The Fauxsterity Chronicles: Greece

At first read, the Examiner headline gives the impression that Greece is finally getting the message about what needs to be done – “Greek Workers to be Fired.” Here are the details:

The civil service redundancies, with a target of 15,000 by the end of next year will target “disciplinary cases and cases of demonstrated incapacity, absenteeism, and poor performance, or that result from closure or mergers of government entities”.

The sackings will overturn a Greek constitutional guarantee of jobs for life for civil servants, aimed at protecting public sector workers from unfair dismissal due to their political affiliations.

The special protections and widespread political cronyism or corruption led to the Greek civil service becoming bloated, with 700,000 officials in a country of less than 11 million people.

“It’s still a taboo to dismiss people from the public sector. There have been no forced dismissals of employees whose positions are eliminated or who for some reason do not perform,” said Mr Thomsen.

Note that “Mr. Thomsen” refers to Paul Thomsen, who speaks for the International Monetary Fund on the Greek file – and who, at first, looks like he finally drove the important message home.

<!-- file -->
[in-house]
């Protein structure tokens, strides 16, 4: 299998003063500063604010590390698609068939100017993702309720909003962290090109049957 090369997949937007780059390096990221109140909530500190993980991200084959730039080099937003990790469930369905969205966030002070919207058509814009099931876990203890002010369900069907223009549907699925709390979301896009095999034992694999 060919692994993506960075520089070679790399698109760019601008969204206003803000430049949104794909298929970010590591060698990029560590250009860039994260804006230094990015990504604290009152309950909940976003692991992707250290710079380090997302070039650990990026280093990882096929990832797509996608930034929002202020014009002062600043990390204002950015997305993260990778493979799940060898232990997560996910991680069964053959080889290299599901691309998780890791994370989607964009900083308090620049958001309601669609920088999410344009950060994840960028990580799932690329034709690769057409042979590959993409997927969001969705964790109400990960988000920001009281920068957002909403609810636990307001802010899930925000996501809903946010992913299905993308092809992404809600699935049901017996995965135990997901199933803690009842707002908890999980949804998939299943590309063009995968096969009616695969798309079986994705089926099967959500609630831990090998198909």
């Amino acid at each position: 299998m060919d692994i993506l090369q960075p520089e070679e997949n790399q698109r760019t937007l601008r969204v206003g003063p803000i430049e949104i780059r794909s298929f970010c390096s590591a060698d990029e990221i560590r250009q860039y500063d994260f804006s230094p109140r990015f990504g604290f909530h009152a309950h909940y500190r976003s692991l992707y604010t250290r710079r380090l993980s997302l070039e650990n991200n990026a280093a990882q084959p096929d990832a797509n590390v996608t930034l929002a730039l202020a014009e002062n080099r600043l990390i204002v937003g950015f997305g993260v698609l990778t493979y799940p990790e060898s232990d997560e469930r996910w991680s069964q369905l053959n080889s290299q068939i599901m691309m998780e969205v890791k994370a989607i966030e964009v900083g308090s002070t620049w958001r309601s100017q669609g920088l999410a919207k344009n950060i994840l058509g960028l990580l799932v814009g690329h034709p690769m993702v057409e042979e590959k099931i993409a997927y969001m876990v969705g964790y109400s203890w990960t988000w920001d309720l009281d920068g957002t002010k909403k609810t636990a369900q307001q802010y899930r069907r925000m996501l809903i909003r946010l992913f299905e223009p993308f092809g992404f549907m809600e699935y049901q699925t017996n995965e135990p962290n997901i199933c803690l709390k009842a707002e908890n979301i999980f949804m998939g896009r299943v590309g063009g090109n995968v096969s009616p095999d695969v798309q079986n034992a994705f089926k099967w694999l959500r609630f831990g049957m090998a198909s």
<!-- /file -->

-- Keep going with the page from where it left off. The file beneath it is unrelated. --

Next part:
Well…not so fast (Boston Globe, emphasis added):

(Greek PM Antonis) Samaras said 15,000 civil servants would be removed by the end of 2014, with 4,000 of them by the end of this year. New young employees will be hired in their place.

. . .

Minister for Administrative Reform Antonis Manitakis said Greece’s creditors had long been pressing for 15,000 public sector workers to be sacked without being replaced, but the agreement to hire new workers in their stead followed the higher-than-anticipated number of retirements — more than 180,000 of which are expected between 2010-2015.

On one level, this is just maddening; on another level, it is revealing. The IMF, European Central Bank, and European Union – by agreeing to this – have made it abundantly clear that this was never about genuine economic reform. Governments in Europe can be just as big, bloated, and burdensome on the private sector as they wish. They just have to make sure the accounting isn’t out of whack.

This is classic big-government-on-the-cheap – or, as I now prefer, Fauxsterity – and the “troika” just endorsed it.

In other words, Europe will never fix itself, because Brussels doesn’t want that. So it will be more tax increases and chicanery like this, until it all comes crashing down…

…after German voters are duped into thinking all is well on Election Day, of course.

Cross-posted to the right-wing liberal